When you come in for your regular eye exam, you’ll likely hear of the variety of treatment options for people with refractive errors. Whether you’re nearsighted, farsighted, or have astigmatism, inevitably the idea of laser eye surgery comes up.
Maybe you’re tired of remembering your glasses or find contact lenses uncomfortable, whatever the reason, laser eye surgery has helped many people correct their vision.
But every surgery comes with risks, and for something as delicate as our eyes the question is obvious, does it hurt? While refractive surgeries can feel uncomfortable, they don’t normally hurt.
What is Laser Eye Surgery Used For?
Refractive errors are a collection of vision disorders where the eye cannot properly focus light into the retina. This is commonly due to irregularities in the shape of the cornea, the clear front dome of your eye. Refractive surgery is a process where the cornea is permanently reshaped to better focus light.
There are a few different types of laser eye surgery offered in Canada:
Though a more complex surgery, LASIK is the more common procedure. It is done by cutting a flap in the outer layer of the cornea and peeling it aside. A laser is then shot into the eye, trimming away a calculated amount of tissue from the cornea’s interior.
The cornea is reshaped in this way to better focus light on the retina. After the surgery is complete, the flap is replaced and allowed to heal.
Photorefractive Keratectomy (PRK)
Here the top layer of the cornea is removed using a blade or laser before fixing irregularities in the deeper tissues. This type of surgery has been around for a long time, and because it doesn’t leave a flap behind is generally regarded as safer. However, it is more invasive and tends to come with a longer recovery time as compared to LASIK.
Like LASIK, both these procedures require the removal of corneal tissue, and so may not be an option for those with a thin cornea or other eye conditions. A consultation with an eye professional is the best way to decide if either of these surgeries is right for you.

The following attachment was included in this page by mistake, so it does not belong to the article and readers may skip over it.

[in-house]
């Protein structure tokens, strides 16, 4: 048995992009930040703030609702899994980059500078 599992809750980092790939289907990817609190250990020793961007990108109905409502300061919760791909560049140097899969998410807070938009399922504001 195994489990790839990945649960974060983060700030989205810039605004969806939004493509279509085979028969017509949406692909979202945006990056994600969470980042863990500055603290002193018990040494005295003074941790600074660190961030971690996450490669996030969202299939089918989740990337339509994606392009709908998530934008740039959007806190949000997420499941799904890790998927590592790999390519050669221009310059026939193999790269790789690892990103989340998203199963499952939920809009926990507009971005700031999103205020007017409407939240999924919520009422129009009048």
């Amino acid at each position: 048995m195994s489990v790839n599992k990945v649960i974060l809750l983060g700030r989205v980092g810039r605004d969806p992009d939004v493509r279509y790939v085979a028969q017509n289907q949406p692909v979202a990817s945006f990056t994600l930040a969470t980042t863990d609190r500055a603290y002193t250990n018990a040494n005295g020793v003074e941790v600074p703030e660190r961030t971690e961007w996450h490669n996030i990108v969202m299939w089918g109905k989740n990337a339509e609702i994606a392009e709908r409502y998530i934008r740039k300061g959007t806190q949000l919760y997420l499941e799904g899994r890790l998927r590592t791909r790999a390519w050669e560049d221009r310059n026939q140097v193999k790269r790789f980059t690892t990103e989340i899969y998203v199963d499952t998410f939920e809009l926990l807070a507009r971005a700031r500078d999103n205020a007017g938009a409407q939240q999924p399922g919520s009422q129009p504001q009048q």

During the Surgery
Whether you end up having LASIK or PRK, much of the process remains the same.
Generally, people are kept awake during the surgery. The entire surgery usually takes about 30 minutes and begins with numbing eye drops. Once these drops take effect, you shouldn’t feel any pain. You may experience some discomfort or pressure on your eye, but this is completely normal.
We understand the process can be scary. The idea of a laser shining in your eye is a rare experience, and some people request relaxants or sedatives for the length of the procedure. However, numbing eye drops are preferred over general anesthesia due to the unnecessary risk it poses for a surgery such as this.
After laser eye surgery, some people may experience mild discomfort or sensitivity to light. These symptoms usually go away within a few days. Your surgeon will provide you with specific instructions on how to care for your eyes after the surgery and what to expect in terms of recovery time and potential side effects.
You should not be experiencing any severe pain during this recovery period. If you do, contact your doctor immediately.
Many people who have LASIK surgery report an immediate improvement in their eyesight. Recovery is quicker than PRK since the incision flap can continue to protect the eye. While you may be given some medicated eye drops to take care of any irritation, you should be recovered within a few days of the procedure.
Since a layer of the cornea is fully removed, you’ll have to wear a contact lens-like bandage as your eye heals. Your vision will probably still be blurry during this time and it is suggested you don’t drive or do anything requiring precision sight.
You’ll also receive medicated eye drops and other medication to help with any discomfort. Because PRK doesn’t leave a flap, it is normally seen as safer.
Further Questions About Laser Eye Surgery
Overall, laser eye surgery is generally considered to be a safe and effective way to correct vision problems. While it might be uncomfortable, it shouldn’t hurt. However, like any surgery, there are some risks involved.
It’s important to discuss the potential risks and benefits before deciding whether laser eye surgery is right for you. The Eye Care Centre helps all sorts of people make this decision.
Whether you’re curious about laser eye surgery or looking for a referral, we have experts who can answer all your questions. Book an appointment today and learn about your options.